We live in an age of quickly changing technologies and the reality that our fast-paced lives are intertwined with them. However, there are some people who are trying to hold on to time-honoured traditions and processes so they can be passed on to future generations. In Britain, there’s also a whole Slow Movement artisans are taking part in. Bristol-based singer/songwriter Luke Sital-Singh was naturally attracted to these craftspeople, his fiercely independent nature nicely aligning with their goals. On ‘Time is a Riddle’, his sophomore full-length effort out this Friday, he eyes up the difficulties in relationships with both maturity and grace. It’s been 3 years since his emotionally rich and well-received debut album for Parlophone in 2014, ‘The Fire Inside’.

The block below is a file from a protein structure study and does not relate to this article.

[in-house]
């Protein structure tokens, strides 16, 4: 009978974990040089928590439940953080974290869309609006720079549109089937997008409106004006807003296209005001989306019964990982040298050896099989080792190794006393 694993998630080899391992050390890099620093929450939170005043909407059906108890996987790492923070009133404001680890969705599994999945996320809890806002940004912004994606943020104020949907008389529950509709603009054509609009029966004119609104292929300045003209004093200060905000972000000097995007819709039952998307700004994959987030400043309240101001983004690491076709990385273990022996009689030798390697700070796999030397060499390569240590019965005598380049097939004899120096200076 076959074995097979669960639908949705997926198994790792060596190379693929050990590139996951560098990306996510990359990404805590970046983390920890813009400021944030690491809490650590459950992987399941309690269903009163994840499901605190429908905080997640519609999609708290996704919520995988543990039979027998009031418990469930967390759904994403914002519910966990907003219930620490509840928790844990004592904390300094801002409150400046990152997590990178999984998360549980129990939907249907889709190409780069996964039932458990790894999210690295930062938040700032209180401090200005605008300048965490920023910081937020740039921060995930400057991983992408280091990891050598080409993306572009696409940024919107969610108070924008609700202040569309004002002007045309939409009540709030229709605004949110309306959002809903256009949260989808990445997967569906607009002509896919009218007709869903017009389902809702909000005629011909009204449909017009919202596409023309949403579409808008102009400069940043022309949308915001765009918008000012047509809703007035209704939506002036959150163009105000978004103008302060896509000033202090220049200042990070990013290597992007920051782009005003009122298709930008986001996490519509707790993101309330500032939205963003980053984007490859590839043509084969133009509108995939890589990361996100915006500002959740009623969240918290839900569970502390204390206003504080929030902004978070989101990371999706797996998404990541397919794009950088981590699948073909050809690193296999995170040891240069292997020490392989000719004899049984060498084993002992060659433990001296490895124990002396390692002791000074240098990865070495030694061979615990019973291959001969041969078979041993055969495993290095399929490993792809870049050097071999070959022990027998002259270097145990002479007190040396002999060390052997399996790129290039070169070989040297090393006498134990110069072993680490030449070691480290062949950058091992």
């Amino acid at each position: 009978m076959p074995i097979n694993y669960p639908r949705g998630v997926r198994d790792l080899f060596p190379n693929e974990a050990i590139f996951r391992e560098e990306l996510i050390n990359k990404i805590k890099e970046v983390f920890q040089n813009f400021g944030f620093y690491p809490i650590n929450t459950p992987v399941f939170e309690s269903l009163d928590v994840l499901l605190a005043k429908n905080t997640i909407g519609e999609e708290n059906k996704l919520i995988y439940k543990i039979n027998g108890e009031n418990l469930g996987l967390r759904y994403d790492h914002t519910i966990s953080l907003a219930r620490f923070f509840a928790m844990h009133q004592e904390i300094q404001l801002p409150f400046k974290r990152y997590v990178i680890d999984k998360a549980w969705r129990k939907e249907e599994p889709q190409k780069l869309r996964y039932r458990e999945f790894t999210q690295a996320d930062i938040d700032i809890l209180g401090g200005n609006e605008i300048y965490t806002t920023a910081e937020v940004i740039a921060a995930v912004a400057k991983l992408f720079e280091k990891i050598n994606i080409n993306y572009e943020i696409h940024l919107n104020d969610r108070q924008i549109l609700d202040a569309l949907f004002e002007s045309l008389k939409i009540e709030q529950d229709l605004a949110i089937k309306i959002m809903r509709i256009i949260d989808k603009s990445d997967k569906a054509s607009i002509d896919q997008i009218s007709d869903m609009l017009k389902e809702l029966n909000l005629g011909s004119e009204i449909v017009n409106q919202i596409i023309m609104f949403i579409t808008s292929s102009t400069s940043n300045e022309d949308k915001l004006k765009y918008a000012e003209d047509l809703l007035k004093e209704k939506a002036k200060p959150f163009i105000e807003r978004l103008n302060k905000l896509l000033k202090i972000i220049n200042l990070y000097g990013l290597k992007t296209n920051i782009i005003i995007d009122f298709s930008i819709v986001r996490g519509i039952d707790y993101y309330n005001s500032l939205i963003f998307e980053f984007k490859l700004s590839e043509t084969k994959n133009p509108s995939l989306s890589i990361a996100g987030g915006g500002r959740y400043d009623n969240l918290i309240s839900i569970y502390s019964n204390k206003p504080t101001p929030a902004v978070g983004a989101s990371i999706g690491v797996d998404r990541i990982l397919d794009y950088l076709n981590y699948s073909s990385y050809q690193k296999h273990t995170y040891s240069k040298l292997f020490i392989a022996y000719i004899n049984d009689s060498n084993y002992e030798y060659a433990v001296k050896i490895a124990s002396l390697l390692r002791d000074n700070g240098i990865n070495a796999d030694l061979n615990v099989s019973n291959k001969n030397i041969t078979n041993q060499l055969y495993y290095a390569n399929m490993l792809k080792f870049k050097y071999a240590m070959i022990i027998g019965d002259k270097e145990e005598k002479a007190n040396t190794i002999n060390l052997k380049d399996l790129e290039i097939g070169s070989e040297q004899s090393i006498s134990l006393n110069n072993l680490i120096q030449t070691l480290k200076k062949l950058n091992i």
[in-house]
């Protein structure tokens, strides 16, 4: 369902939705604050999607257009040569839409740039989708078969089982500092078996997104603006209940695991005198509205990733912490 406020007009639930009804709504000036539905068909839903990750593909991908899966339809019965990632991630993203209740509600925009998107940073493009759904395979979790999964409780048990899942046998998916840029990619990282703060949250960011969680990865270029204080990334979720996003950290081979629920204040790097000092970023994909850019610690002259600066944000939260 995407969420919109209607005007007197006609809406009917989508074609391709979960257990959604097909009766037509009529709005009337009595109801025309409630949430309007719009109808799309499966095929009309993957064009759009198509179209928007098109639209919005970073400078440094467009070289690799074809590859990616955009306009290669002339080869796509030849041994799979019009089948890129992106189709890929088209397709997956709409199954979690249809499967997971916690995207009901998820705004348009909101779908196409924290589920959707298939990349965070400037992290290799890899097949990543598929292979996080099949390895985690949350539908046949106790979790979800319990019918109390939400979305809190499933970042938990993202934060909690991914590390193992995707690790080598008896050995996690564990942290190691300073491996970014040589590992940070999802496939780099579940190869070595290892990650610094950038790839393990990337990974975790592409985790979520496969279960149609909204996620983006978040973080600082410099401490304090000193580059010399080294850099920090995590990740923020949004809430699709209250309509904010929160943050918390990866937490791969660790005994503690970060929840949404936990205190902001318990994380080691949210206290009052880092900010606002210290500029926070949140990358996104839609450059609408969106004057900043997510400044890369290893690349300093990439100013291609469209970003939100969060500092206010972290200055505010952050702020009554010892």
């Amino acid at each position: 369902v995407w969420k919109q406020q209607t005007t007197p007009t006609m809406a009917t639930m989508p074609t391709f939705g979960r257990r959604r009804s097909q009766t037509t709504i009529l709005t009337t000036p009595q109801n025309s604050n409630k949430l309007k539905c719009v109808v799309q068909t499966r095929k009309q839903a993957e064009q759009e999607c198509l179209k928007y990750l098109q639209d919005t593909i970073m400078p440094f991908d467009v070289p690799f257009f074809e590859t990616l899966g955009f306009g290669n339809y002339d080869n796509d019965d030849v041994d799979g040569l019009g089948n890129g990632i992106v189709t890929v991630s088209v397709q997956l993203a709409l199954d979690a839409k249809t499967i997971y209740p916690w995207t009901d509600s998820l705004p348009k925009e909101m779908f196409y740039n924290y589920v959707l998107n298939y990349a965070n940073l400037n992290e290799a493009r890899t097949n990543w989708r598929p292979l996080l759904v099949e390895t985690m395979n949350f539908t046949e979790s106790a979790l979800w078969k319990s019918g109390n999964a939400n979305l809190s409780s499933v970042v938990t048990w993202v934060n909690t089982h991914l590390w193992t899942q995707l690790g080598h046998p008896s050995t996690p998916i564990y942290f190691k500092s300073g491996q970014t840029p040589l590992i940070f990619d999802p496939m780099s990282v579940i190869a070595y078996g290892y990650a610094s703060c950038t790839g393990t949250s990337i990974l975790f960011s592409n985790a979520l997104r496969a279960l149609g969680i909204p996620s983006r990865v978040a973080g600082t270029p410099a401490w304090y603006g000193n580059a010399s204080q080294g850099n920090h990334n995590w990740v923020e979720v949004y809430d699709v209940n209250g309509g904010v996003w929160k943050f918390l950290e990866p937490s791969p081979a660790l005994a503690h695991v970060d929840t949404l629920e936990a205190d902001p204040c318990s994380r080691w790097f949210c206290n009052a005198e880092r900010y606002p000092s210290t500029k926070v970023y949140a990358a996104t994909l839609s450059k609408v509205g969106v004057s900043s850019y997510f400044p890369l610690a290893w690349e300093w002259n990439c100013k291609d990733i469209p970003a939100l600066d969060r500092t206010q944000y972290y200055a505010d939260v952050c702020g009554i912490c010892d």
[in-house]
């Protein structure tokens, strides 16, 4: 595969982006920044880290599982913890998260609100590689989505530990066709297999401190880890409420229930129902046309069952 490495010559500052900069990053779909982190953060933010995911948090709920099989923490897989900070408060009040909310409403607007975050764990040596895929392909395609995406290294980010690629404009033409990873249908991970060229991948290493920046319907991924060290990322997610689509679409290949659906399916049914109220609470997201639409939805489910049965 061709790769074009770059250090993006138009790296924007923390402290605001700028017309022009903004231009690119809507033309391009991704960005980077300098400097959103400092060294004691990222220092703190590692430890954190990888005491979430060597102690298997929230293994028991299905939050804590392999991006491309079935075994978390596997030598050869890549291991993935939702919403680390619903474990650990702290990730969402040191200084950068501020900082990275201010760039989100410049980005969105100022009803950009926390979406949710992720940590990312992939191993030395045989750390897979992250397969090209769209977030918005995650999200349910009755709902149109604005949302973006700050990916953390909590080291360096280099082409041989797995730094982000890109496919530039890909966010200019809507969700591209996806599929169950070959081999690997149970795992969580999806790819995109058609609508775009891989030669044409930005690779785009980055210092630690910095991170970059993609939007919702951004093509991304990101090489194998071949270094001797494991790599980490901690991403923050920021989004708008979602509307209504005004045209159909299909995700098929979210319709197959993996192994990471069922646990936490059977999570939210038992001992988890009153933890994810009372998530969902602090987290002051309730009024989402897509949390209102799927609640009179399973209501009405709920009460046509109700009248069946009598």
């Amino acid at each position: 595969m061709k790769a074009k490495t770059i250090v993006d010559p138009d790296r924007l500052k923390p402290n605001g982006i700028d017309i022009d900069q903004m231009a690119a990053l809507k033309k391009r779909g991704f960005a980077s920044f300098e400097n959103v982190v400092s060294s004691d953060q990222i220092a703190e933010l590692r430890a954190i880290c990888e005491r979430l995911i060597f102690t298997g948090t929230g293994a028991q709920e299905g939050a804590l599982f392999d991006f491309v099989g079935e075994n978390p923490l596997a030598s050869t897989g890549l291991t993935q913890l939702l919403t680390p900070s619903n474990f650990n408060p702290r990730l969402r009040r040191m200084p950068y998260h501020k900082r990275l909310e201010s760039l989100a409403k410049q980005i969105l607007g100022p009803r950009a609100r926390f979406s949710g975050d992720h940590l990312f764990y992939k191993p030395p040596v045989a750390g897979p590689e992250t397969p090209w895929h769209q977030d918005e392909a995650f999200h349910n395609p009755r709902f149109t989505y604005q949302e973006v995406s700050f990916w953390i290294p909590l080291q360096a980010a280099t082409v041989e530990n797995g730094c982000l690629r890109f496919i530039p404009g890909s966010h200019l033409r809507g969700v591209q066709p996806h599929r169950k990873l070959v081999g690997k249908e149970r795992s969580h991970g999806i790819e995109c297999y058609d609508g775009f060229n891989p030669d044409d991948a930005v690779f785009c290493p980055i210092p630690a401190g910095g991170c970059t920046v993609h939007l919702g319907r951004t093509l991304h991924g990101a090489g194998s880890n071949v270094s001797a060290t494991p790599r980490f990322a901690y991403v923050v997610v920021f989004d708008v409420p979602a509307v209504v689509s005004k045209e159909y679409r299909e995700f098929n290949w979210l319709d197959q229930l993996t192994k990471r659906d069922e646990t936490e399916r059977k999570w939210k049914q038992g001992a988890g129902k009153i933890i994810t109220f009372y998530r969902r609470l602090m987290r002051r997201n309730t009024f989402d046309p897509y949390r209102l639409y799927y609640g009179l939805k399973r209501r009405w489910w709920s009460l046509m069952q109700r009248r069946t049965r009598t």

For this record, Luke Sital-Singh set off for the West Irish town of Donegal, recording the songs in his own terms with ex-Villagers touring band member and producer Tommy MacLaughlin. Local Irish musicians were recruited to fill out the band; completion of the tracks took place over a swift 10 days, recorded live and without heavy overdubbing. Sital-Singh wanted to embrace “playing and singing at the same time in this lovely big live room, with so much bleed, just the way records used to be made”, as far away from the cumbersome, unpleasant process making ‘The Fire Inside’ as he could get. His talented lino printmaker wife Hannah Cousins even contributed the album’s beautiful cover art that looks reminiscent of days gone by.